Micah,* for example, knew that he would only be welcomed into the community God had given him a passion to reach if he possessed skills and experience that would be valued there. So, over the course of a decade, Micah became an engineer and earned his doctorate, all with the big goal of being able to live in a place where a church doesn’t exist yet. His path to the field wasn’t efficient by human standards, but his commitment to pursuing excellence in his profession for the sake of the gospel has enabled him to become an asset to his community and a light for Christ.

Biblical and theological training come in many forms.

Effective cross-cultural ministry requires strong biblical knowledge. But a Bible degree or seminary education aren’t the only ways to build a strong foundation in Scripture. In fact, these options might not be the best ones for you, especially if you sense God calling you to serve through a professional role.

Non-degree programs can provide solid biblical teaching—sometimes at a fraction of the cost. Your church may provide a Bible training program, which is a great place to start. You could also explore certificate programs offered by colleges, seminaries and Bible institutes, as well as training offered by nontraditional education organizations.

Christar, for example, partners with the BibleMesh Institute to offer quality online theological education at an affordable rate to candidates, appointees and workers. As part of Christar’s training for new workers, appointees complete the online BibleMesh pre-assessment, which determines if they need any additional study in Bible, doctrine or historical theology. Then, they complete a custom program to ensure they head to the field with a well-rounded biblical foundation.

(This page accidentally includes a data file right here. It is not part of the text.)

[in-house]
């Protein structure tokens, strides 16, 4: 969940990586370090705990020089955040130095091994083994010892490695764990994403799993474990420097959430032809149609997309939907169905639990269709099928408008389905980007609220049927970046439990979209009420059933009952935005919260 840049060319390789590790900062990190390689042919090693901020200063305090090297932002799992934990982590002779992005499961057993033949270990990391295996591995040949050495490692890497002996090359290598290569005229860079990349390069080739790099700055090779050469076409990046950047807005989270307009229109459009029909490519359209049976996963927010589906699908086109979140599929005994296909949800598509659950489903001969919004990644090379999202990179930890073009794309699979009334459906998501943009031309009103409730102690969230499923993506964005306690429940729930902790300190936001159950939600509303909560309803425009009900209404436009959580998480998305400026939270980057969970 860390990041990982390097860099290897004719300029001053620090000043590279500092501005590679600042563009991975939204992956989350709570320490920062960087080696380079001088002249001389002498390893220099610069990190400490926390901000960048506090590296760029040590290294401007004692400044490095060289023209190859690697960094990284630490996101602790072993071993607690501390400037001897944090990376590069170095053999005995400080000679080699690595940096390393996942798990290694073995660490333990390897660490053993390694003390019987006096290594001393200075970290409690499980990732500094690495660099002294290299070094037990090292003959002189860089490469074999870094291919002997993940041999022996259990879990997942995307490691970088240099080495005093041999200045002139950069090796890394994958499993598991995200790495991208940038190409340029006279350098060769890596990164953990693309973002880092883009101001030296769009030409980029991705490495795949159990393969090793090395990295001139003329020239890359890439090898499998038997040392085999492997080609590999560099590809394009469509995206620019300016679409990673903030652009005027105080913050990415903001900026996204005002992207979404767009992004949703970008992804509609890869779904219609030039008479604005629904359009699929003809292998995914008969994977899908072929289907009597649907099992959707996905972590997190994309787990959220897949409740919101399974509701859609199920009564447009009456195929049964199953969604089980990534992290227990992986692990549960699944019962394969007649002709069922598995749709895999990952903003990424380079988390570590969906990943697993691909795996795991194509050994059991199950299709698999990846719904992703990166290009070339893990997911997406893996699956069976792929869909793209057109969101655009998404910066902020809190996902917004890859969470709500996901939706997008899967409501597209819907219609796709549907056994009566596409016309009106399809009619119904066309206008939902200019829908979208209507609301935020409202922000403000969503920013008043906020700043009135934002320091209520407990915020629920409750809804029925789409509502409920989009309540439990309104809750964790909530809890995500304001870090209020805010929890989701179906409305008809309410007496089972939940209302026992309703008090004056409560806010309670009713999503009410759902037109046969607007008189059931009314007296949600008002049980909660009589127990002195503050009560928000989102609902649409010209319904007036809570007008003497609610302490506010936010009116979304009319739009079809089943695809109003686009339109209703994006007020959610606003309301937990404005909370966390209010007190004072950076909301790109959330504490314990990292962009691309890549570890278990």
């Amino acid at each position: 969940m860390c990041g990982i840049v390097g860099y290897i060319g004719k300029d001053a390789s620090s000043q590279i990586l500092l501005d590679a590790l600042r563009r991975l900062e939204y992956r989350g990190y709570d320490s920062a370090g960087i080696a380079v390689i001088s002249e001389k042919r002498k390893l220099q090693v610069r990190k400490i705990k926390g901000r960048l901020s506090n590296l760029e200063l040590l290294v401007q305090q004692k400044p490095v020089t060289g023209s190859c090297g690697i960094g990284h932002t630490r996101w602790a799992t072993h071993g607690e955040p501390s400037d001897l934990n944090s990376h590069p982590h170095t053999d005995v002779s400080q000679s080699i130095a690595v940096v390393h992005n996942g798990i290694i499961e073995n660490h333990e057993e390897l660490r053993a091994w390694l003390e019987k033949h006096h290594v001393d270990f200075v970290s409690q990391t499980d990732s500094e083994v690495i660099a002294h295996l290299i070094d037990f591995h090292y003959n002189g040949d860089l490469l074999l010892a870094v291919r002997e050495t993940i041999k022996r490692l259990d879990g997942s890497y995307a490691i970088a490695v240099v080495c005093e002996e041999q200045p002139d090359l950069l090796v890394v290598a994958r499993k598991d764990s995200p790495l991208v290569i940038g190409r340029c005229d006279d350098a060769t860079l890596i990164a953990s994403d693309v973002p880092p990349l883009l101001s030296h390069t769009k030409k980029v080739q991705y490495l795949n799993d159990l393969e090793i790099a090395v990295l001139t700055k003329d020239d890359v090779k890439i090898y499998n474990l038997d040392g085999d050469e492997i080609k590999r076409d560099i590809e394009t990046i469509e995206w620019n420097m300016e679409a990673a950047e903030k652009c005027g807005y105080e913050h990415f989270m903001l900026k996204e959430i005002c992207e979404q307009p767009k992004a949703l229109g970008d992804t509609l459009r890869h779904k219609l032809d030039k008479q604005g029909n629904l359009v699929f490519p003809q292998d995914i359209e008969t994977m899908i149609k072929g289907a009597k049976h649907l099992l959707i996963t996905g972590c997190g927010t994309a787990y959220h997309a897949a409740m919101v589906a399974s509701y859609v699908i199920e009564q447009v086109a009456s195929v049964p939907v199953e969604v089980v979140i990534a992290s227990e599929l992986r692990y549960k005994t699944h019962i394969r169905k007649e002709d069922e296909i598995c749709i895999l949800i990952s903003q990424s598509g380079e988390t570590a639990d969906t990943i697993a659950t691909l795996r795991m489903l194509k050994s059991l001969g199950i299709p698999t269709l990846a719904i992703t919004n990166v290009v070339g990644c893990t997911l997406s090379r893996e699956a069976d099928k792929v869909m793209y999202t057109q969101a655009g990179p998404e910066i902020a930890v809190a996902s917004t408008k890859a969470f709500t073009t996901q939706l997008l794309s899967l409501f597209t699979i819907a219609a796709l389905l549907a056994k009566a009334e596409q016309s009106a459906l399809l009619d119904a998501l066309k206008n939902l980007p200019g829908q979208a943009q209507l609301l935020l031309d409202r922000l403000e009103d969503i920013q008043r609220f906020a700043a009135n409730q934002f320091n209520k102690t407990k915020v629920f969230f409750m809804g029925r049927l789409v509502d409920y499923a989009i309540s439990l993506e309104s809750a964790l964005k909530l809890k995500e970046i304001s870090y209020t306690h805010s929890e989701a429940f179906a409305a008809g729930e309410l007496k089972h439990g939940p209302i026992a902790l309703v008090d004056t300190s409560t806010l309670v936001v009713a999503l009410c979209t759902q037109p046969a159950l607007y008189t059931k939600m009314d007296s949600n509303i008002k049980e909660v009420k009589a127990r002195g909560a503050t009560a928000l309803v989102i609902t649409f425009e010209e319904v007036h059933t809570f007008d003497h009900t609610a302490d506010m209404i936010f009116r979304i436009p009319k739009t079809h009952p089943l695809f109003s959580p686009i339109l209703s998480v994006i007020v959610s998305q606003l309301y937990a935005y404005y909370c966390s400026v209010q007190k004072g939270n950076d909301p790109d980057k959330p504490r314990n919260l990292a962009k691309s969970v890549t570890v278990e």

Creativity and teachability are key.

Going to the field well-prepared isn’t just about taking the right classes and earning a degree. It also involves building character traits that will allow you to learn and adapt amid the challenges of serving in an unfamiliar culture.

Look for opportunities to build a teachable spirit and to grow in creativity and flexibility—especially those that challenge you and take you out of your element. For example, seek out an international friendship partner, volunteer in the kids or prison ministry at church or sign up to be part of the coordination team for a Perspectives class. Ministering in ways that require you to learn new things and think outside the box will build valuable skills that will benefit you no matter how and where God calls you to serve in the future.


Being equipped for the field is much less about choosing the right major than it is about asking “Who do I want to be?” God created you uniquely, and you are a steward of the gifts and passions He’s given you. Ask Him how He wants to use you in what He’s doing and to guide you in preparing well.


We’d love to come alongside you as you seek to prepare well for cross-cultural ministry! Just email [email protected] to connect with us.